Your article “New generation for support” (MW May 4) questions the premise that charities target potential donors who are “over 50 and have a high income”. The article suggests new research from Claritas will encourage us to rethink our approach to donor recruitment.
To say that charities look to primarily target people with high incomes is untrue. There has never been a “traditional premise” that “the more you earn, the more you give”. Fundraisers are aware that the overwhelming factor in donating to a charity is a donor’s propensity, not ability, to give.
The article suggests fundraisers should consider targeting “lower-paid earners”, who give a larger percentage of their income to charity, rather than affluent over-50s. Is Claritas suggesting we should begin targeting students and the unemployed, whose disposable income is as low as their earnings?
Before we begin to “take risks” with our donors’ money and look outside our core market, I suggest we continue to profile our databases to identify common traits among donors.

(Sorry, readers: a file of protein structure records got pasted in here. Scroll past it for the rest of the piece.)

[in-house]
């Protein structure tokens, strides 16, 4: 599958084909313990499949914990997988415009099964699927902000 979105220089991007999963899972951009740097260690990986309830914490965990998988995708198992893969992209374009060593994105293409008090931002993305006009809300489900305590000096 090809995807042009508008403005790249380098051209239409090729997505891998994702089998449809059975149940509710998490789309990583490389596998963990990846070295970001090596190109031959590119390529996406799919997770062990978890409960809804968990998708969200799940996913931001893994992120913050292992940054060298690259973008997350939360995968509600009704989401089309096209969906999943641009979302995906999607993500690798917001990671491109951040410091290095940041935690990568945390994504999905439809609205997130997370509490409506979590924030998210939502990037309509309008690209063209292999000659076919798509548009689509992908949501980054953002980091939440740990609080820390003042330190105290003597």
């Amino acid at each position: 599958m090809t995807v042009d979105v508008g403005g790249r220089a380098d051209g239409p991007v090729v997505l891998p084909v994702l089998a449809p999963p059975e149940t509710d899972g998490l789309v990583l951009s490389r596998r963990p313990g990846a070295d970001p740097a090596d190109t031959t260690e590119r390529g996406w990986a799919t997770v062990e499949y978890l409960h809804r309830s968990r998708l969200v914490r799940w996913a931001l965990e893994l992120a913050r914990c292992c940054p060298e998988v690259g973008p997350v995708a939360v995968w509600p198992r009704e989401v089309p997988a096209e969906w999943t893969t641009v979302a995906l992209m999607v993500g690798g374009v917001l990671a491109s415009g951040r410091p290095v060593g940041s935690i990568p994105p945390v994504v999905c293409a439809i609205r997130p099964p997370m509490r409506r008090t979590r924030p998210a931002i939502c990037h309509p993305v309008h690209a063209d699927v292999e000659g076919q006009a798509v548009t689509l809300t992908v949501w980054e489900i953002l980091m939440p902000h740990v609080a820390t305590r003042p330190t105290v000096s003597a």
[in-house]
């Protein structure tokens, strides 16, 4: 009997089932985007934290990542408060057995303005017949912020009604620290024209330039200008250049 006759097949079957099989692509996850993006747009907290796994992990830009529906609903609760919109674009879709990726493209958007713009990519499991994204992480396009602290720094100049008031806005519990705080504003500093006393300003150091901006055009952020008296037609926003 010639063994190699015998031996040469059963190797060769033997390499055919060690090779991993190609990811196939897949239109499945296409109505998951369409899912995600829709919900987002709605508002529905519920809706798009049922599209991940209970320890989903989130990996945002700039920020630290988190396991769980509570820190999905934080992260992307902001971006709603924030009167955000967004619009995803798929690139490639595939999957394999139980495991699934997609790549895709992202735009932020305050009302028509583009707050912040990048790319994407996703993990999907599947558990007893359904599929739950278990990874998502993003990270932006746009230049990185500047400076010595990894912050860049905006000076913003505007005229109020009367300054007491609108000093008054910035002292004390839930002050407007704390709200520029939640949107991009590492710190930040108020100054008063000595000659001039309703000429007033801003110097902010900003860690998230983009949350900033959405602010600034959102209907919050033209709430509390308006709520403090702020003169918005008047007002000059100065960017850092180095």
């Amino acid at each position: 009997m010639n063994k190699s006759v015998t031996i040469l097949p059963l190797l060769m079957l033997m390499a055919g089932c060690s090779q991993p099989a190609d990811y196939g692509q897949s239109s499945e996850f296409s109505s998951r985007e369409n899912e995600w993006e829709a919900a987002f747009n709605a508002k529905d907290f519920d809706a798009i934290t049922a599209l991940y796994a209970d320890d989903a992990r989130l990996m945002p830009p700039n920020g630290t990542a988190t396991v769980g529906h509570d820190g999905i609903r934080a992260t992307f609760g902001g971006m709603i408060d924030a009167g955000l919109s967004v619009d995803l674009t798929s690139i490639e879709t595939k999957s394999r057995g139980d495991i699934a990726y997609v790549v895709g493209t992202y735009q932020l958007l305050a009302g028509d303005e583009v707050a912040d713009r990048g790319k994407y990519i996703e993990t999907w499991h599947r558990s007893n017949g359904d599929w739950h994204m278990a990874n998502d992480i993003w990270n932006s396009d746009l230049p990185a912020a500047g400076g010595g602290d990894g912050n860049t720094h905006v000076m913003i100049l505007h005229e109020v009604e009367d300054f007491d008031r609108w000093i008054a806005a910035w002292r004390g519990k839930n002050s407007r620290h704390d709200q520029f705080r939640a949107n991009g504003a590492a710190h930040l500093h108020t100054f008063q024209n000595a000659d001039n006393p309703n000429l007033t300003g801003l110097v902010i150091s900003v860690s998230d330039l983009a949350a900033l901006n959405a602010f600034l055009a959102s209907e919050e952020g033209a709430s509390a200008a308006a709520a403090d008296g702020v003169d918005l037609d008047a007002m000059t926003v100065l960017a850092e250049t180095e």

I suspect that, for most charities, the results will be notably unremarkable, with a trend towards humanitarian over-55 women. Many will indeed be lower-paid earners – housewives and retired empty nesters with solid investments, low salaries, high disposable incomes and a high propensity to give.
Charities are desperate to widen their declining pool of potential donors, but sadly this survey offers nothing new. Rather, the study reiterates the findings of extensive donation research by the Henley Management College in the Nineties.